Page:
The horsepower-to-weight ratio isn’t bad compared to Steyn’s – Steyn says he makes about 200hp, and weighs in at 2793lbs., the minimum weight for an MX-5 in STL without ABS. He also has a few hundred more RPMs to play with. But Steyn’s power-to-weight isn’t best-in-class, either, and a true STL car has both aerodynamic advantages and can run a choice of tire. While the spec Toyos are certainly durable and consistent – I made it through two Majors weekends and a day of testing, and the tires would have likely carried me through another test day – they lack the ultimate grip of Hoosier R7s of BFGoodrich R1Ss. Add in the aero downforce and in a fast corner, a Spec MX-5 driver is going to watch a true STL car walk away. In slow corners with hard braking, though, the MX-5 driver might be able to make up some of that.
For myself, while it’s not indicative of anything, I managed a third-place finish at the Auto Club Majors – better than any results I had in T4 in a similar-sized field – and was running third in the Sunday race at the Buttonwillow Hoosier Super Tour when I threw it away with a mistake. In the hands of a good driver, the car has potential, but it’s not likely to carry anyone to a national championship until such time as Spec MX-5 becomes a national class.

The Next Steps
For my car, the next step is to get some weight out and get the car on the one-inch-wider alternate Mazda Motorsports Competition MX-5 Wheel, which according to the testers really helped the car (we planned to have them on the car for Willow Springs). For Spec MX-5 as a class, it’s got pretty good momentum seeing that, as I write this, only one car has turned a wheel in competition. Mazda says 50 kits to build or convert have been sold, meaning 50 cars built or under construction, and it’s preparing the next 50.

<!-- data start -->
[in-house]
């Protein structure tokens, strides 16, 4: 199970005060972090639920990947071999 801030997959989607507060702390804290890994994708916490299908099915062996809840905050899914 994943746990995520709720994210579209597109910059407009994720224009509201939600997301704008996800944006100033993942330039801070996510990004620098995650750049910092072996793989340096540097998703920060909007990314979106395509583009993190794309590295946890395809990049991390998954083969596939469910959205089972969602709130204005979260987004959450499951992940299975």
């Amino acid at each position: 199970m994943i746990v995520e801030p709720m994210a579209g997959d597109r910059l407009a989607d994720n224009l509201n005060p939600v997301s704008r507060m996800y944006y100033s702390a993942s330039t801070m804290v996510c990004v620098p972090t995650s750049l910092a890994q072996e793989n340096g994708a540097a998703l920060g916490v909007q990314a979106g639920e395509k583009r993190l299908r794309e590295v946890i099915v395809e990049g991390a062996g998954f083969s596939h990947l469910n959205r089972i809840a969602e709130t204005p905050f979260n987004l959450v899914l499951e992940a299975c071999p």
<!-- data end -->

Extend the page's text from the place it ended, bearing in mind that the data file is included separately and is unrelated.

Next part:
“We are one year into executing the strategy to make Spec MX-5 a national, standalone class in both SCCA and NASA,” says Cook. “Our projection is that it will take four years (2023) to achieve critical mass across both sanctioning bodies, which requires adoption across the country. We could have wild success in one part of the country, but until we have success in every part, we won’t have achieved our goals.”

Until such time as it achieves the numbers required, the Spec MX-5 package in STL is an economical way to have a really fun-to-drive racecar. The option to race in the MX-5 Challenge Series, where Mazda Motorsports and its sponsors are offering some pretty big prizes, only adds to the appeal, and the car has been approved in classes in other sanctioning bodies as well. It appears Mazda Motorsports has delivered on its goals in creating the spec; now it’s up to the racers to get on board.